News Release

Mozambique Welcomes Baptisms After Two Years

Hundreds of Mozambiquans are joyfully entering the waters of baptism as COVID restrictions ease

A joyful flood of baptisms is taking place in Mozambique after a two-year pause induced by COVID precautions has now been lifted.

Shortly after the COVID-19 pandemic began, the government implemented rules in Mozambique to help curtail the spread of the disease. Among other precautions, the restrictions prohibited baptisms and other religious ordinances.

As these restrictions continued into the end of 2021, the number of people awaiting baptism into The Church of Jesus Christ of Latter-day Saints grew.

COVID restrictions eased – baptisms commence

On April 20, 2022, the President of Mozambique announced that COVID restrictions would be eased, allowing baptisms to take place. Those awaiting baptism were overjoyed with the news.

“Interviews were conducted, baptismal fonts scrubbed and baptismal clothes cleaned in preparations for the first baptisms in Mozambique, set for Saturday, April 23. The first baptism took place at 8am in Magoanine, where a faithful security guard for the chapel was baptized, after he had cheerfully helped clean and fill the font the day before,” recounts Elder Woodbury, a senior missionary in the Maputo Mozambique Mission.

“Baptisms continued throughout the day and into the evening in 15 different areas of the mission, with a total of 63 people being baptized, limited only by the number of baptismal clothes that were available.”

A second mission in Beira, a city about 1,000 kilometres north of Maputo, saw similar events take place.

The baptism of Cleidy Maria Francisco (23), came six months after she had first met with the missionaries.

As she waited to know when she could get baptized, “I felt really anxious,” she says. “But I kept thinking, maybe God sees the need for me to learn more before I take this step.” She continued to attend church and study the gospel.

First 3 baptisms, Ben Hur Daniel Titos, Cleidy Erika Maria Francisco, and Cacilda Alberto. In Nelspruit South Africa, 9 April 2022.2022 by Intellectual Reserve, Inc. All rights reserved.
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Cleidy remembers the joyous moment when she finally walked into the baptismal water, holding her father’s hand. “I remember everything about that day,” she says. “The ultimate joy came when my father performed the baptism.”

‘It felt like I could finally shower after a long journey’

Flávia Amosse was one of the many people who was thrilled to hear that she could now be baptized.

After the long wait, entering the waters of baptism was a moment of intense joy and relief. “It was as if I had been on a long, long journey,” says Flávia (51). “It felt like I was dusty and sweaty, and I could now finally take a shower,” says Flávia. “When the baptism came, it was like the waters were there to cleanse me.”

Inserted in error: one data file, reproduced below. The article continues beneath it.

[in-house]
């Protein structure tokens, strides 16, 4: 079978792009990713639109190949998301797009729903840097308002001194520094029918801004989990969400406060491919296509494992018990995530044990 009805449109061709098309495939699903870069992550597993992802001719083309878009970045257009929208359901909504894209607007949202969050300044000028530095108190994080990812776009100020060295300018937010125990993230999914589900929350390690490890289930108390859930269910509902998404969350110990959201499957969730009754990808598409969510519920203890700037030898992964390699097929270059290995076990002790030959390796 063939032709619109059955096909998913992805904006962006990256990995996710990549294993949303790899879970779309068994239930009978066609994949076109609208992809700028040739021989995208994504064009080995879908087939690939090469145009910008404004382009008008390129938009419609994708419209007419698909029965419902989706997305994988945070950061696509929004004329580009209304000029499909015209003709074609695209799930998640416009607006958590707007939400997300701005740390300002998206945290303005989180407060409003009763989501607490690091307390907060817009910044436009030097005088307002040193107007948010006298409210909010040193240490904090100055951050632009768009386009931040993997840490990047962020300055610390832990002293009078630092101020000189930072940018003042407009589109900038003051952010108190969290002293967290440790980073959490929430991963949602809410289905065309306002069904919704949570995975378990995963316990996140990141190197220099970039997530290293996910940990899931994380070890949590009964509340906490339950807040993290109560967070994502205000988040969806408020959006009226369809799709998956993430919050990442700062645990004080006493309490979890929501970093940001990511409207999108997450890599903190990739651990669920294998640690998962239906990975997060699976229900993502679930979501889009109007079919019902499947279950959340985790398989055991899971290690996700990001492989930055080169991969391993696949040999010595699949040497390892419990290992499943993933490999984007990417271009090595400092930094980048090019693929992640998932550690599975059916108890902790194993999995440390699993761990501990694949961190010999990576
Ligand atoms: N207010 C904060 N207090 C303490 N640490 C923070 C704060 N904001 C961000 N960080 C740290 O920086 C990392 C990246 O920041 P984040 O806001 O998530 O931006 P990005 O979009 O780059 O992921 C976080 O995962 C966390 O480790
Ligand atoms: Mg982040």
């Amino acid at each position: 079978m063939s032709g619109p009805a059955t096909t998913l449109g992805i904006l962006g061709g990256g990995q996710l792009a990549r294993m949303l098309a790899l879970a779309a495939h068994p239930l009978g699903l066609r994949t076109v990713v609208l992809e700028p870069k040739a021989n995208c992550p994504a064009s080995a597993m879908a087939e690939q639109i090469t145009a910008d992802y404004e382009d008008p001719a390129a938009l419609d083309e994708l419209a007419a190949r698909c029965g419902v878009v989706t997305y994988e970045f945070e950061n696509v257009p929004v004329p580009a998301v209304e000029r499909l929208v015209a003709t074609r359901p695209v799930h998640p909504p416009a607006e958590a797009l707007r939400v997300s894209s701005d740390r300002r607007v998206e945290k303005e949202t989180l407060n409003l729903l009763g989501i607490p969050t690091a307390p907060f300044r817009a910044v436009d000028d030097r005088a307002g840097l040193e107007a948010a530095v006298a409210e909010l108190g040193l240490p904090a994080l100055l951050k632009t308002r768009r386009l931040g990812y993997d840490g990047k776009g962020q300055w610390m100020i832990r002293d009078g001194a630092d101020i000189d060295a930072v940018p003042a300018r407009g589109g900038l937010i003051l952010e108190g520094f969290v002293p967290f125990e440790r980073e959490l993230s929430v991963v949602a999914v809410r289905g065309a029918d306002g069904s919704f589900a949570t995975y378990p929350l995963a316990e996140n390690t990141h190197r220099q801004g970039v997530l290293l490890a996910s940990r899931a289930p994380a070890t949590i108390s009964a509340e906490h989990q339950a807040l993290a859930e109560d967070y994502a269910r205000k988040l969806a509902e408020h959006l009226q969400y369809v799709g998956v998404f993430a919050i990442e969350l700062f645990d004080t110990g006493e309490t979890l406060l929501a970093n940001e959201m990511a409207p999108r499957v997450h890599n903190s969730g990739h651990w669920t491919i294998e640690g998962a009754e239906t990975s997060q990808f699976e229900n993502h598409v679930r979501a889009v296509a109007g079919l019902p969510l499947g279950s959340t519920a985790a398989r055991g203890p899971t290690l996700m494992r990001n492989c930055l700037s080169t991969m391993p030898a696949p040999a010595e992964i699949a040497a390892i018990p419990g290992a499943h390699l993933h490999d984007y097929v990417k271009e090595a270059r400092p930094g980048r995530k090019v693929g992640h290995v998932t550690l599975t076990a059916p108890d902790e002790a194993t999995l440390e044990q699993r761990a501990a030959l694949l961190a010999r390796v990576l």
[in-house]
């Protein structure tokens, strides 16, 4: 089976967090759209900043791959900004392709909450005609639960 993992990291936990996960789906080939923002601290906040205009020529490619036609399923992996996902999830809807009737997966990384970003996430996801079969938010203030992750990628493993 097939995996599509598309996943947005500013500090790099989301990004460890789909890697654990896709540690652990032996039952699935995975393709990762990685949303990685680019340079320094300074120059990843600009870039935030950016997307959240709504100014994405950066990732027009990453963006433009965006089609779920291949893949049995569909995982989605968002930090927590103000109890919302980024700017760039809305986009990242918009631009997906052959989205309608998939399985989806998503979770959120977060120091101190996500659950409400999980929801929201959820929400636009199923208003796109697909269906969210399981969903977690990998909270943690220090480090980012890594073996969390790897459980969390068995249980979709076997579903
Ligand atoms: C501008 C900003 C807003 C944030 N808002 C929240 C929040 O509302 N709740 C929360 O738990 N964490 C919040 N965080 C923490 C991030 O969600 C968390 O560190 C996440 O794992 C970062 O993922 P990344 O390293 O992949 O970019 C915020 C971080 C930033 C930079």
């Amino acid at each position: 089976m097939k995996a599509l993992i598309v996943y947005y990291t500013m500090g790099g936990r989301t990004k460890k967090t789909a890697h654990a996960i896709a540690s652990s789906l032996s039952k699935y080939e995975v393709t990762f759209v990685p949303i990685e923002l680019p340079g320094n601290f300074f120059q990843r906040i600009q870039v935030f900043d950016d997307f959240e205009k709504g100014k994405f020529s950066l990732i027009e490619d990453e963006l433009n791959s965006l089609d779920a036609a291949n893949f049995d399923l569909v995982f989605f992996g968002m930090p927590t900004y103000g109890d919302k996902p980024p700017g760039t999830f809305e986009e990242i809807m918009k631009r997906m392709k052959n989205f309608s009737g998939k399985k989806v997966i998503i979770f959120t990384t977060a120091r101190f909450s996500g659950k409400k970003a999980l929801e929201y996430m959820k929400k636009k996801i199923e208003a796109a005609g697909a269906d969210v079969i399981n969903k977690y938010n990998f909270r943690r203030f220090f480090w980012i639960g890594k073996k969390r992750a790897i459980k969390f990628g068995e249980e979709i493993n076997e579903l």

Jaime Casa Branca (23) was another person who had eagerly awaited the announcement.

He had met the missionaries in the street outside his home at the beginning of the year. “The message that really struck me was how Joseph Smith was confused about which church to join,” he says. “It resonated with me because I was asking the same questions in my mind. As I met with the missionaries, I realised that all the questions that I had were being answered.”

Jaime waited over four months before he was able to enter the waters of baptism. “I was scared at one point, wondering ‘when is my baptism going to take place?’” he says. “But I continued to be faithful, knowing that one day the COVID restrictions would be lifted.”

The day of Jaime’s baptism “was the happiest day of my life,” he says. He was surrounded and supported by members in his new church congregation.

Missionaries in Mozambique shared their experience of these special experiences.

“There was a new and reverent Spirit of gratitude present during the baptismal meeting,” said Elder Hilbig. “Our bishop repeatedly said that the angels of heaven were blowing their trumpets, celebrating the grand work that will follow this miracle of baptism opening.”

Elders Njange and Elder Canamala shared: “With the opening of baptisms we felt that the Lord answered our prayers, we felt that the effort of fasting and supplicating to the Lord was answered with great strength. We saw the determination and joy of investigators as they entered the water to make a covenant with Heavenly Father. We are very happy to live this moment of great joy.”

About 900 baptisms have taken place in Mozambique in the two months since restrictions were lifted.

‘I am a much happier person’

A few months after their baptisms, Cleidy, Jaime and Flavia share how the gospel is changing their lives.

“Now that I’ve joined the church, my experience has been great,” says Flavia. “I feel like I have more family. I belong to a family of saints. I love the fact that there are other women to talk to, and other women can talk to me.”

For Jaime, it’s a joy that he has shared with other loved ones.

He had the privilege of baptizing his sister in June, with several other relatives also being baptized in the ensuing weeks. “I am so happy to share this experience with people I love,” he says.

Cleidy says, “Ever since I joined the church I am a much happier person. I feel it was the best decision that I have ever made.”

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